This post is more than one year old and may no longer be relevant. Please view this content with its age in mind.
By Don Smith
Former publisher of Muskoka Magazine and What’s Up Muskoka, Don Smith was elected as a Bracebridge representative on Muskoka District Council in last year’s municipal elections.
Into only the first year of its four-year term, Muskoka District Council has hit a watershed moment. At its most recent meeting, District Councillors voted to nibble at real change, rather than embracing the need for major reform of municipal governance in Muskoka.
By supporting a resolution brought forward by Lake of Bays Mayor Bob Young, District Councillors directed staff to “investigate… …initiating a change to the composition of Muskoka District Council.”
Lake of Bays Mayor wants more seats for his community at the District table
Mayor Young claimed his municipality has been under-represented at the District Council table and, as a result, some injustice has been visited on the voters of his community. His argument focused on the increased assessment enjoyed by the Townships of Lake of Bays and Georgian Bay, and the resultant portion they pay of the District levy and their perceived lack of representation.
However, Mayor Young failed to recognize our form of democracy is not based on who brings the most money to the table or, as he argued, a more or less equal amount of money to the table. Rather, our politicians are normally elected on the basis of representation by population. While allowances are made for pre-existing circumstances, geography and fair representation, there is an general expectation in the community that one vote should be equal to another.
A look at the eligible voters in the most recent municipal elections would suggest Mayor Young’s municipality is not only well-represented at the District Council table but it has more representation than it’s entitled to have. The same applies to Georgian Bay Township.
How, one might ask, can this be?
In fact, Lake of Bays may be over represented
It’s quite simple. According to a report prepared by Municipal Clerks following the most recent municipal election in 2014, there was a total of 80,126 eligible voters in Muskoka’s six area municipalities. Interestingly, that total was split almost evenly between residents (40,012) and non-residents (40,114).
Of that number, Lake of Bays Township had a total of 7,963 voters (2,200 resident/ 5,763 non-resident). That’s equal to less than 10 per cent of the total Muskoka voters. Proportioned, based on the current number of District Councillors, that would mean Lake of Bays Township would see its seat count drop from three to two. The Township of Georgian Bay with 9,014 eligible voters (1,823 resident/ 7,191 non-resident) is in a similar situation.
In short, an early analysis would seem to show Mayor Young would appear to lose representation from his actions, rather than make a gain. However, based on the same math, Huntsville and Muskoka Lakes would see their District representation grow by one councillor each while Bracebridge and Gravenhurst would remain unchanged.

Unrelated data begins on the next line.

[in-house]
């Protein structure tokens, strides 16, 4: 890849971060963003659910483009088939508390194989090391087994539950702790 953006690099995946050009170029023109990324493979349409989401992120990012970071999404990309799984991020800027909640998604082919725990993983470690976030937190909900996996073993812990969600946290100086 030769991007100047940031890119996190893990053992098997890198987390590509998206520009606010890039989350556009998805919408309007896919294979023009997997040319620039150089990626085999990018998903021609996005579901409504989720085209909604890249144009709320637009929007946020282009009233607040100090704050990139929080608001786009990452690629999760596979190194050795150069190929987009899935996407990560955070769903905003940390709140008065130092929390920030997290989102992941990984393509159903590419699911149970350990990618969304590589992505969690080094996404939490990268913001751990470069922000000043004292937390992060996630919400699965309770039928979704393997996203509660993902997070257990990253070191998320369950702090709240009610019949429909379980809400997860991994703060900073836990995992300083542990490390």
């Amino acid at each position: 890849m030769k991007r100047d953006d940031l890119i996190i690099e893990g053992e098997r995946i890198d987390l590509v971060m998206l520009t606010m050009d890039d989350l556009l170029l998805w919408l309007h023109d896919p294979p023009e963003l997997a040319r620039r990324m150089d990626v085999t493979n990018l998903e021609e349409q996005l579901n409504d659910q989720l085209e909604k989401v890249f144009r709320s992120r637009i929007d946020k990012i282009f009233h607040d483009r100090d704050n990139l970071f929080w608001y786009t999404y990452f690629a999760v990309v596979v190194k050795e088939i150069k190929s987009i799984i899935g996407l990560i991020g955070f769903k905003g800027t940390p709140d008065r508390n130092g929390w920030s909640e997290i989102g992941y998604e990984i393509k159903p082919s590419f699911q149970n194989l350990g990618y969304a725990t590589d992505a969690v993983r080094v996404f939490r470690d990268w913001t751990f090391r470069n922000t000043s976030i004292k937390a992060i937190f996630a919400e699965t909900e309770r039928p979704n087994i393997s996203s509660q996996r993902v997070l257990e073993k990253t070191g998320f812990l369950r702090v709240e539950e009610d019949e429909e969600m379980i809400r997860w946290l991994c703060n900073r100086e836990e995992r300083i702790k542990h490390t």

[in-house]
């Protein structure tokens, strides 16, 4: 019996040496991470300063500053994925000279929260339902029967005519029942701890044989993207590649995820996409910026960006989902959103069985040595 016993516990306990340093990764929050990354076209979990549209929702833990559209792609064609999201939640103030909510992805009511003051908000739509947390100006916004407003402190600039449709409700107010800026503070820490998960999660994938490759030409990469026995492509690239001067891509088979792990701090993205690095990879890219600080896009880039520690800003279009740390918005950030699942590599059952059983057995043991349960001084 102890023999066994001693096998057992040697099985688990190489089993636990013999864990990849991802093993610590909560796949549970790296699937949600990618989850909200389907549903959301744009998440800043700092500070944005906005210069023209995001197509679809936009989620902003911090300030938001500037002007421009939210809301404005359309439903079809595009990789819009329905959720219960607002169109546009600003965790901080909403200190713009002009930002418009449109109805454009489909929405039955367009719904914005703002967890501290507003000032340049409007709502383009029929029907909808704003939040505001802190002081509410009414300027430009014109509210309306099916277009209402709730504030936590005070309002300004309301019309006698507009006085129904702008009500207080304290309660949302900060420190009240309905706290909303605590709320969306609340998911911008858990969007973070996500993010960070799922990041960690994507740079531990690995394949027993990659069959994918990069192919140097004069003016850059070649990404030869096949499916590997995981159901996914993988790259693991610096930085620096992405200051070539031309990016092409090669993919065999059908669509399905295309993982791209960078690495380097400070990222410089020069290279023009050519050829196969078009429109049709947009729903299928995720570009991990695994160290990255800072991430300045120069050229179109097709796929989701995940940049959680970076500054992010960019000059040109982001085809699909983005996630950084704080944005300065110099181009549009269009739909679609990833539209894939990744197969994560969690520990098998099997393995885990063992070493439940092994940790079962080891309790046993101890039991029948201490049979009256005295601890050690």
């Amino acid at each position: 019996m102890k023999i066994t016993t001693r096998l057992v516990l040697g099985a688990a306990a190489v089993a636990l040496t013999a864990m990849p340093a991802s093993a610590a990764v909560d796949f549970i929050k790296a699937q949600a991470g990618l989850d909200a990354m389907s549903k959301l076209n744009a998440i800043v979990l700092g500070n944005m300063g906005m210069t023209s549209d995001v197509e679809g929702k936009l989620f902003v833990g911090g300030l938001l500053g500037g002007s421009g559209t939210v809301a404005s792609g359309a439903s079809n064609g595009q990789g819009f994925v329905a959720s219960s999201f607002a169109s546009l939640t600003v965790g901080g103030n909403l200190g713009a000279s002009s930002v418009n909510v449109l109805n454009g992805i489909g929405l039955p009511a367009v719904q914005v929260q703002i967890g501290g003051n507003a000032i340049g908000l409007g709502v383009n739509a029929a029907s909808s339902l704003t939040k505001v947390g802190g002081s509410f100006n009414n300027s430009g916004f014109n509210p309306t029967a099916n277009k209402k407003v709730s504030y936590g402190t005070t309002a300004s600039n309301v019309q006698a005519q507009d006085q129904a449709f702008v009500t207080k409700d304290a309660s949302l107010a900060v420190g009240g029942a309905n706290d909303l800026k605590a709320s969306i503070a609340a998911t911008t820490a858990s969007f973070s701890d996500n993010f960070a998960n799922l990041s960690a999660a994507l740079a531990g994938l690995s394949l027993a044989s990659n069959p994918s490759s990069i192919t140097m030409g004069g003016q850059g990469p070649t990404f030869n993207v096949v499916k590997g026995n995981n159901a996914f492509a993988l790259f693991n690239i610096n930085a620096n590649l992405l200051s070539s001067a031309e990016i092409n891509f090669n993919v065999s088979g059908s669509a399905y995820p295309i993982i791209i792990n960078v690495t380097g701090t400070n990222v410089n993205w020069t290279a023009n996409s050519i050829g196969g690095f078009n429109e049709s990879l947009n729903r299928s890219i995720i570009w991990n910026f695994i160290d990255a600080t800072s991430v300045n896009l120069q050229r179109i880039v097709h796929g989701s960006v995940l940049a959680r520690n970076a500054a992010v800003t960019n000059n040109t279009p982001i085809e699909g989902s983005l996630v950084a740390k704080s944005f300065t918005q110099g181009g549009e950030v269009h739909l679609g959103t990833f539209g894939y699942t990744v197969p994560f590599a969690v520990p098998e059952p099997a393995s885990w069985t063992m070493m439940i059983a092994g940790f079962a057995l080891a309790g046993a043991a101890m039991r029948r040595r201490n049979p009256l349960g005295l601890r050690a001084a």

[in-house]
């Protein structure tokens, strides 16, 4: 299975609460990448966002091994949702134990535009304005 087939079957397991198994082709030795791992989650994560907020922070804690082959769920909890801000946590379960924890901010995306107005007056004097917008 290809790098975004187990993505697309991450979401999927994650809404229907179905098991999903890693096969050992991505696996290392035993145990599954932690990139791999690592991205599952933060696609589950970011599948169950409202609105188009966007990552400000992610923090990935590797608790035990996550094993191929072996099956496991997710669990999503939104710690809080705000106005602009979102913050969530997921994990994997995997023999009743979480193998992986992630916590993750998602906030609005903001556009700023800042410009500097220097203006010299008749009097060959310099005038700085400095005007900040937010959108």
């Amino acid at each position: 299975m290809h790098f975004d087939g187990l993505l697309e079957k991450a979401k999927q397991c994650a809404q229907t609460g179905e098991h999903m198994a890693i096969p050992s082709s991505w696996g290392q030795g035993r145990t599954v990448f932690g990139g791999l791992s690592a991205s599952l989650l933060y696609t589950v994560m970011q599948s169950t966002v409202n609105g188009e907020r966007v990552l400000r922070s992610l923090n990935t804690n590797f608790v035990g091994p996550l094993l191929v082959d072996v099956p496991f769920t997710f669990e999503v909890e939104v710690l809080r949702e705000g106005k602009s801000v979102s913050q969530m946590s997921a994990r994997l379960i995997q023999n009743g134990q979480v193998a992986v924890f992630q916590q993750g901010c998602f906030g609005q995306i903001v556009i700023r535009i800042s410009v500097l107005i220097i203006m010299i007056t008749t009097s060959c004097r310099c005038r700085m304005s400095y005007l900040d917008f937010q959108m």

On one point, Mayor Young and I agree. In total, we have too many councillors in Muskoka. Mayor Young has suggested there could be an argument made for halving District Council. That would mean both his township and Georgian Bay Township would, on a proportinate basis, be entitled to just one seat each.
So, what’s the answer?
District Council should not be asking staff to prepare a report that serves only to provide information on the obvious.
We have too many councillors, period!
Rather, District Councillors need to deal with the reality we have too many councillors and too much local government. How can we justify 52 municipal politicians in Muskoka when the City of Toronto manages with 44 councillors and a mayor? Why do we need two levels of government when Toronto can get by with one? How long can Muskoka ratepayers continue to fund seven administrations and all the related costs of governance?
We are working with a governance model that is out-of-date and long overdue for an overhaul.
At the last District Council meeting, a motion calling on councillors to have a more fullsome debate on these issues and other matters of municipal restructuring in Muskoka was defeated.
It’s been 45 years since the current Muskoka governance model was created. If Muskoka councillors are serious about restraining budgets and better utilizing the tax dollars we are entrusted to spend, now is the time to have that discussion.
It may be early days in the current term of this District Council but the process of change takes time. Having a debate on whether or not we should adjust the number of chairs around the council table is only tinkering with the system.